I await an apology from the Commissioner himself.
The IPCC owe me an apology for a wholly inadequate investigation in 2005. Everyone involved in suppressing the aerial surveillance should be ashamed of themselves. The IPCC’s failure to make proper use of the technical information, and their uncritical thinking about the police, is shocking. I hope Anne Owers has the courage to speak out truthfully and recognise that the public, my family and I have been poorly served by the police watchdog.
I want to thank my family for their support and the Chairman for all his work at the hearings and getting this report out, supported throughout by his legal team, who I also thank.
This was an unlawful killing. Uniquely, a police shooting has been found to violate the right to life of someone because of the planning of the police operation and the conduct of the officer who fired the shots.
1. The police failed in the planning and control on the day to avoid lethal force being used; and
2. the force used was not reasonably necessary; and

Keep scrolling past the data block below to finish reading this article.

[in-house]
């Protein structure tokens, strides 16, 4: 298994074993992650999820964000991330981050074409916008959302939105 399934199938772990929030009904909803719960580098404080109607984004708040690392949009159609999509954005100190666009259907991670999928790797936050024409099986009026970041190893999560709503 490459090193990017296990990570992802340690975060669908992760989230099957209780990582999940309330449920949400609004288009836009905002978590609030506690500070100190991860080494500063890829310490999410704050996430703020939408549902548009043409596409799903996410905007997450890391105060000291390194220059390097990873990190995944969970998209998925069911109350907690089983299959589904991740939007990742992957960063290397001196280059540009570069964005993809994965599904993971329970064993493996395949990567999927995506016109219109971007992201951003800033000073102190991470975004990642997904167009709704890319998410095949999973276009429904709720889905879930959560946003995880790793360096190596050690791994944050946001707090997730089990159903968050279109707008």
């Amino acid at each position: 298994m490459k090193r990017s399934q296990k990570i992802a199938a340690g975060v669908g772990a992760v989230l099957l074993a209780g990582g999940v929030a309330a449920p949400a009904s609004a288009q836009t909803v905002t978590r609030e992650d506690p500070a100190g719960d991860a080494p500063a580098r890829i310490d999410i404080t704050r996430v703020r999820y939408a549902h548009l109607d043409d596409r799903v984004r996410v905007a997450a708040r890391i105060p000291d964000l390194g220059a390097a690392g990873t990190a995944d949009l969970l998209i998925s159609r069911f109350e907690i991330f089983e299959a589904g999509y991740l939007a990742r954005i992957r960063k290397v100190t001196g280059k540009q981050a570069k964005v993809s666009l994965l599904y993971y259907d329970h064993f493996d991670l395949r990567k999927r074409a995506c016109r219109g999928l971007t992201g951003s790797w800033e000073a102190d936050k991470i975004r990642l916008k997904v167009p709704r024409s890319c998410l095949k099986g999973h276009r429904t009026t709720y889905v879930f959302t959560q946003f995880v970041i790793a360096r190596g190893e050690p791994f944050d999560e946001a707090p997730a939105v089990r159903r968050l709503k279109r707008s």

3. the force used was disproportionate
As to the planning and control:
1. There was no formal threat and risk assessments specifically directed at the arrests of the suspects, whether in Harlesden or in the context of a hard stop, that embraced police, public, suspects and victims.
2. The absence of such formal threat or risk assessments meant there was nothing to help the police to choose between tactical options, including making arrests in Harlesden
3. The Silver commander of the firearms operation had a dual role, also acting as the Senior Investigating Officer, with the ambition of securing a significant amount of class A drugs, firearms and the arrests of members from two organised crime groups.
4. As Silver commander and SIO, he was not fully supported by his senior firearms officer on the scene, E1, who also had dual role– acting both as Bronze commander and tactical adviser to Silver.
5. There was a systemic failure of communication between the firearms team and others
6. The lack of any such exercise in threat and risk assessment had its impact. Silver’s tactics had no input by way of any such assessment over and above the assurances of the senior firearms officer that the tactics could be implemented simply by leaving everything to his officers’ training, experience and courage. This reliance was clearly misplaced.
7. The senior firearms officer did not understand his tactical role to include proactively giving practical advice, for example to carry out the stop as quickly as possible after the suspects were thought to have become armed.